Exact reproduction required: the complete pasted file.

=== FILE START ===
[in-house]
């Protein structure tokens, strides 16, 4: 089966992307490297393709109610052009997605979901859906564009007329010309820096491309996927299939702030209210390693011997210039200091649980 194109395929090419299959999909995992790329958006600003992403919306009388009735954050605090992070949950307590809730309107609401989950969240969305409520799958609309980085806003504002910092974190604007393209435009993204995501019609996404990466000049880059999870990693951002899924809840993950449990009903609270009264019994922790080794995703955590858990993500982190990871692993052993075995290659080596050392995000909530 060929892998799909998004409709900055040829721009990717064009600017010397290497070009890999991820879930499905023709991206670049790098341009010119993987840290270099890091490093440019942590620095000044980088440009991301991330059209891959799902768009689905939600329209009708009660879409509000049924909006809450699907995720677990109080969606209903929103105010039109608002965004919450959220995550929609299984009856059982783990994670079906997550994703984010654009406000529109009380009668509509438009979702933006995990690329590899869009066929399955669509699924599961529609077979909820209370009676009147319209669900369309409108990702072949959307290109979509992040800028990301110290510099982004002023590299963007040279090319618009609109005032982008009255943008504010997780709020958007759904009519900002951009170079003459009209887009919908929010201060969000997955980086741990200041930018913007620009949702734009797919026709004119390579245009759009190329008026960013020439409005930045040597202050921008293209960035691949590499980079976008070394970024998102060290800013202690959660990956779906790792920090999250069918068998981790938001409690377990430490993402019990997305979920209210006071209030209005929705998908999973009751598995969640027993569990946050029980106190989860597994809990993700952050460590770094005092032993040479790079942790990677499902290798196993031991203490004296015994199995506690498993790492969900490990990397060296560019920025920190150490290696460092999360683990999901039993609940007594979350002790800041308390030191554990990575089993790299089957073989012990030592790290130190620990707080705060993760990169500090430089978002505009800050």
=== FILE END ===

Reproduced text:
[in-house]
């Protein structure tokens, strides 16, 4: 089966992307490297393709109610052009997605979901859906564009007329010309820096491309996927299939702030209210390693011997210039200091649980 194109395929090419299959999909995992790329958006600003992403919306009388009735954050605090992070949950307590809730309107609401989950969240969305409520799958609309980085806003504002910092974190604007393209435009993204995501019609996404990466000049880059999870990693951002899924809840993950449990009903609270009264019994922790080794995703955590858990993500982190990871692993052993075995290659080596050392995000909530 060929892998799909998004409709900055040829721009990717064009600017010397290497070009890999991820879930499905023709991206670049790098341009010119993987840290270099890091490093440019942590620095000044980088440009991301991330059209891959799902768009689905939600329209009708009660879409509000049924909006809450699907995720677990109080969606209903929103105010039109608002965004919450959220995550929609299984009856059982783990994670079906997550994703984010654009406000529109009380009668509509438009979702933006995990690329590899869009066929399955669509699924599961529609077979909820209370009676009147319209669900369309409108990702072949959307290109979509992040800028990301110290510099982004002023590299963007040279090319618009609109005032982008009255943008504010997780709020958007759904009519900002951009170079003459009209887009919908929010201060969000997955980086741990200041930018913007620009949702734009797919026709004119390579245009759009190329008026960013020439409005930045040597202050921008293209960035691949590499980079976008070394970024998102060290800013202690959660990956779906790792920090999250069918068998981790938001409690377990430490993402019990997305979920209210006071209030209005929705998908999973009751598995969640027993569990946050029980106190989860597994809990993700952050460590770094005092032993040479790079942790990677499902290798196993031991203490004296015994199995506690498993790492969900490990990397060296560019920025920190150490290696460092999360683990999901039993609940007594979350002790800041308390030191554990990575089993790299089957073989012990030592790290130190620990707080705060993760990169500090430089978002505009800050």